BASF’s Wintershall Plans Wells to Boost Skarfjell Discovery
Wintershall AG, BASF SE’s oil unit, said it may be able to increase resource estimates for its Skarfjell find in the North Sea after drilling two wells in the coming year.
The company started drilling two weeks ago to uncover a possible extension north of Skarfjell, Chief Executive Officer Rainer Seele said today. A second well is planned in 2014.
“We are very, very optimistic,” Seele said in an interview in Oslo. “We do see really a substantial, bigger potential coming with the project. If I look into our portfolio, there are two self-operated projects of Wintershall that bring a light in my eyes, and this is Maria and Skarfjell.”
Wintershall, which owns 35 percent of Skarfjell, is optimistic that reserves could end up in the upper range of its 60 million barrel to 160 million barrel estimate. Maria, a Norwegian Sea find 50 percent-held by the company, has an estimated 120 million barrels of recoverable oil and as much as 3 billion cubic meters of gas.
Wintershall, based in Kassel, Germany, is investing in Norway to expand output and turn exploration prospects into producing assets, benefiting from oil prices that have more than doubled in four years. Its interest reflects broader efforts to revive the energy industry in the Nordic country, where crude output has dropped by half since peaking in 2000.
The company last year agreed to pay $1.35 billion in a swap deal with Statoil ASA, the country’s biggest energy company, to take over operatorship of the Brage field and stakes in two other oil and gas deposits.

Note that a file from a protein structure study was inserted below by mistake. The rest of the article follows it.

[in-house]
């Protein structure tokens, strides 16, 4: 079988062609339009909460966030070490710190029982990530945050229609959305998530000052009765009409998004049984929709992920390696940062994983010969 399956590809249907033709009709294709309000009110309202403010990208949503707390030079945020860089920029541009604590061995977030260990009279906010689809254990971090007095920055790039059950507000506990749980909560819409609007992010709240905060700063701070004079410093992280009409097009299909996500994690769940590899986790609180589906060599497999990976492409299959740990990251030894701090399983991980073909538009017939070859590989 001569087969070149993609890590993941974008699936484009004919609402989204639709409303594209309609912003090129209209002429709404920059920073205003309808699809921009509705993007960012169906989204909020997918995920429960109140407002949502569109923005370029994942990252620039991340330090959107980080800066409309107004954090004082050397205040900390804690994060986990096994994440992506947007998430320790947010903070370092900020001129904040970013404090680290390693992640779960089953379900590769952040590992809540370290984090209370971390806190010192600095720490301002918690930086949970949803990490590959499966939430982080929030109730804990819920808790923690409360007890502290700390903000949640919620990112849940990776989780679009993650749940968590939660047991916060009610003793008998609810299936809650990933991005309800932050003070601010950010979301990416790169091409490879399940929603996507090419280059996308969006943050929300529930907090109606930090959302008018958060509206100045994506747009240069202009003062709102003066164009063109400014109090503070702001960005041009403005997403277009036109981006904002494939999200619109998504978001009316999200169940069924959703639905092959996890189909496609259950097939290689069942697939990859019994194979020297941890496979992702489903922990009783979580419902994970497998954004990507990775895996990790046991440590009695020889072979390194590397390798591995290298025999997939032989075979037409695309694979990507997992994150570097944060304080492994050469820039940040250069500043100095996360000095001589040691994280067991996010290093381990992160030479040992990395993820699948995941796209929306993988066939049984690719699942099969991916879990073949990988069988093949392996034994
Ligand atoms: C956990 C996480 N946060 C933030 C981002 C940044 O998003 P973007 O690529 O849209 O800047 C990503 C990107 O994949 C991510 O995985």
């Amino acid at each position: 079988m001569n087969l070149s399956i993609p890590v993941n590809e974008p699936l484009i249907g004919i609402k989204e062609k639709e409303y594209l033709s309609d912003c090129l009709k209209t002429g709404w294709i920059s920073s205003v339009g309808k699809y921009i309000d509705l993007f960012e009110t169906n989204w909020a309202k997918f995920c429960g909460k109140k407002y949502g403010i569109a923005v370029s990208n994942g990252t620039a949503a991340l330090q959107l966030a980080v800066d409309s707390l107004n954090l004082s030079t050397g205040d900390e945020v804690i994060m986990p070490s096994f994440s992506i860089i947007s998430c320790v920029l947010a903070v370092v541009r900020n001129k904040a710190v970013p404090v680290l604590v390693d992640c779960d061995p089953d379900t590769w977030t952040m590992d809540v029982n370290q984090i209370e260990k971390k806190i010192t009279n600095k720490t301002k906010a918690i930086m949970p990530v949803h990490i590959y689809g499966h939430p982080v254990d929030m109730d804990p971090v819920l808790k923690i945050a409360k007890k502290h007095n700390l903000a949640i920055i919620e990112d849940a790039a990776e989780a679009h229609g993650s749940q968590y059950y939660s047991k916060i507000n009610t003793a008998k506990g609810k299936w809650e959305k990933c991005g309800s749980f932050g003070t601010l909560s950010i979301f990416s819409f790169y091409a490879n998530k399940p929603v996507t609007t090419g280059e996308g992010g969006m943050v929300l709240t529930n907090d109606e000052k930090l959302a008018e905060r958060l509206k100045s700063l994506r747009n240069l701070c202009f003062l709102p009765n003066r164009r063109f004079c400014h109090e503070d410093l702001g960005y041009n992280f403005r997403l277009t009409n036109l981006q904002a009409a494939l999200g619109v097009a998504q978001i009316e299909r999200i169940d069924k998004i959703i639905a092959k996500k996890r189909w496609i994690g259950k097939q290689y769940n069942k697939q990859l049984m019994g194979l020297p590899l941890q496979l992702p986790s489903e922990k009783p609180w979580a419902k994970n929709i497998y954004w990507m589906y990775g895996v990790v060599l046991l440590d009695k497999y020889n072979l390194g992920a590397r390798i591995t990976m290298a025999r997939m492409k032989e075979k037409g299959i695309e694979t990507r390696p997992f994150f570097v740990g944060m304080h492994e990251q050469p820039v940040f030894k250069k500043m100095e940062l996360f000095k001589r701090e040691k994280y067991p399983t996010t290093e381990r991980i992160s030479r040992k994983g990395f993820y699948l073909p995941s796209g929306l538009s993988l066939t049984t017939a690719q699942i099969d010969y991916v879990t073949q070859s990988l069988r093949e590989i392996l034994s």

Wintershall is seeking to boost Norwegian output to 40,000 barrels of oil equivalent a day from 3,000 after the Statoil deal is completed this year. It also plans to start output in Britain, reaching combined U.K.-Norwegian production of 50,000 barrels a day in 2015 after investing as much as 2 billion euros ($2.7 billion), Seele said. The company expects to begin production at Maria in 2017; Skarfjell won’t start before 2018.
Norway has sparked renewed interest since Statoil made its Johan Sverdrup oil discovery in the North Sea, potentially the country’s largest since the 1970s with as much as 3.3 billion barrels. Investments in the nation’s oil and gas industry are forecast to rise to a record 208 billion kroner ($38 billion) this year, according to the state statistics bureau.
Wintershall, which spent about half its exploration budget on Norway in 2011, plans nine wells there this year, of which it will operate four. The company is taking part in Norway’s 22nd licensing round, and won three permits last month in a separate round for mature areas.
The Norwegian Petroleum Directorate said last month it’s concerned that capacity constraints on rigs and construction yards may boost costs and delay field development as the country struggles to extract more from aging deposits.
“The probability has increased that your timing may not be as perfect as you would like to see it,” Seele said. “It’s not really affecting us today, but I don’t want to exclude that this might have an impact tomorrow.”
Rising costs could result in fewer wells than planned at the expense of smaller projects, according to the CEO, who said he sees no signs at the moment that rig rates will fall.
Wintershall also produces oil in Libya, where it’s pumping 80,000 barrels a day on average. Seele was unable to forecast when the company would return to the 100,000-barrel-a-day level it had before the 2011 armed conflict, saying the “technical condition of the infrastructure is the limiting factor.”
BASF shares closed 2.1 percent lower at 71.36 euros.
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